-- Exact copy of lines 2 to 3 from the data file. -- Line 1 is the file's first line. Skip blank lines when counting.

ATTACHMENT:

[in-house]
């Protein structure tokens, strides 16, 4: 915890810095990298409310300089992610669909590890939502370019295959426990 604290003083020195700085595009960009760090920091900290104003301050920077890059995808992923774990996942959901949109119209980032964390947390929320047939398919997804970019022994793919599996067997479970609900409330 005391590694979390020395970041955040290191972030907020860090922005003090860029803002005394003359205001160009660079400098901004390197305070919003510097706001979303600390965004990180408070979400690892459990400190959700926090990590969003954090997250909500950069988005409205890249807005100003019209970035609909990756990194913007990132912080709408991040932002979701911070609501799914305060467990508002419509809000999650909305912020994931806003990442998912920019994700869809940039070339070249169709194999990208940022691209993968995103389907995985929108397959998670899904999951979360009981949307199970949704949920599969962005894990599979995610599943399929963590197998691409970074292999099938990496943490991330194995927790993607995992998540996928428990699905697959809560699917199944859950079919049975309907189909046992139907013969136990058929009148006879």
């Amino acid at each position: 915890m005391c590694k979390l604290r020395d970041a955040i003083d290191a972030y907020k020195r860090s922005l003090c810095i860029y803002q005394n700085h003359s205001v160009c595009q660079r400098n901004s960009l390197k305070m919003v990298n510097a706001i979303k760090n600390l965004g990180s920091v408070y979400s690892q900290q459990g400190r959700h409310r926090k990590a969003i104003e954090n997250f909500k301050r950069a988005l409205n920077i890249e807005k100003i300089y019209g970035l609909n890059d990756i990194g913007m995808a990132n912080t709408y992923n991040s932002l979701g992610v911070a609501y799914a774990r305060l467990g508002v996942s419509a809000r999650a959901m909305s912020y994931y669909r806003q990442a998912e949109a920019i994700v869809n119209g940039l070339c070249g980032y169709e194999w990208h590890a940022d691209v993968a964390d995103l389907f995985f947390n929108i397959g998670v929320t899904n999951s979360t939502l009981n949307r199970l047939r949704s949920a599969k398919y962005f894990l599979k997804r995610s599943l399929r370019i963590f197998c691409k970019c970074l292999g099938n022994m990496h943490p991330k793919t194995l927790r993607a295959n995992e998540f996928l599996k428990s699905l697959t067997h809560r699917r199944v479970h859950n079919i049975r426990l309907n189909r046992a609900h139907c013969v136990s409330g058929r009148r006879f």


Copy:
């Protein structure tokens, strides 16, 4: 915890810095990298409310300089992610669909590890939502370019295959426990 604290003083020195700085595009960009760090920091900290104003301050920077890059995808992923774990996942959901949109119209980032964390947390929320047939398919997804970019022994793919599996067997479970609900409330 005391590694979390020395970041955040290191972030907020860090922005003090860029803002005394003359205001160009660079400098901004390197305070919003510097706001979303600390965004990180408070979400690892459990400190959700926090990590969003954090997250909500950069988005409205890249807005100003019209970035609909990756990194913007990132912080709408991040932002979701911070609501799914305060467990508002419509809000999650909305912020994931806003990442998912920019994700869809940039070339070249169709194999990208940022691209993968995103389907995985929108397959998670899904999951979360009981949307199970949704949920599969962005894990599979995610599943399929963590197998691409970074292999099938990496943490991330194995927790993607995992998540996928428990699905697959809560699917199944859950079919049975309907189909046992139907013969136990058929009148006879």
């Amino acid at each position: 915890m005391c590694k979390l604290r020395d970041a955040i003083d290191a972030y907020k020195r860090s922005l003090c810095i860029y803002q005394n700085h003359s205001v160009c595009q660079r400098n901004s960009l390197k305070m919003v990298n510097a706001i979303k760090n600390l965004g990180s920091v408070y979400s690892q900290q459990g400190r959700h409310r926090k990590a969003i104003e954090n997250f909500k301050r950069a988005l409205n920077i890249e807005k100003i300089y019209g970035l609909n890059d990756i990194g913007m995808a990132n912080t709408y992923n991040s932002l979701g992610v911070a609501y799914a774990r305060l467990g508002v996942s419509a809000r999650a959901m909305s912020y994931y669909r806003q990442a998912e949109a920019i994700v869809n119209g940039l070339c070249g980032y169709e194999w990208h590890a940022d691209v993968a964390d995103l389907f995985f947390n929108i397959g998670v929320t899904n999951s979360t939502l009981n949307r199970l047939r949704s949920a599969k398919y962005f894990l599979k997804r995610s599943l399929r370019i963590f197998c691409k970019c970074l292999g099938n022994m990496h943490p991330k793919t194995l927790r993607a295959n995992e998540f996928l599996k428990s699905l697959t067997h809560r699917r199944v479970h859950n079919i049975r426990l309907n189909r046992a609900h139907c013969v136990s409330g058929r009148r006879f």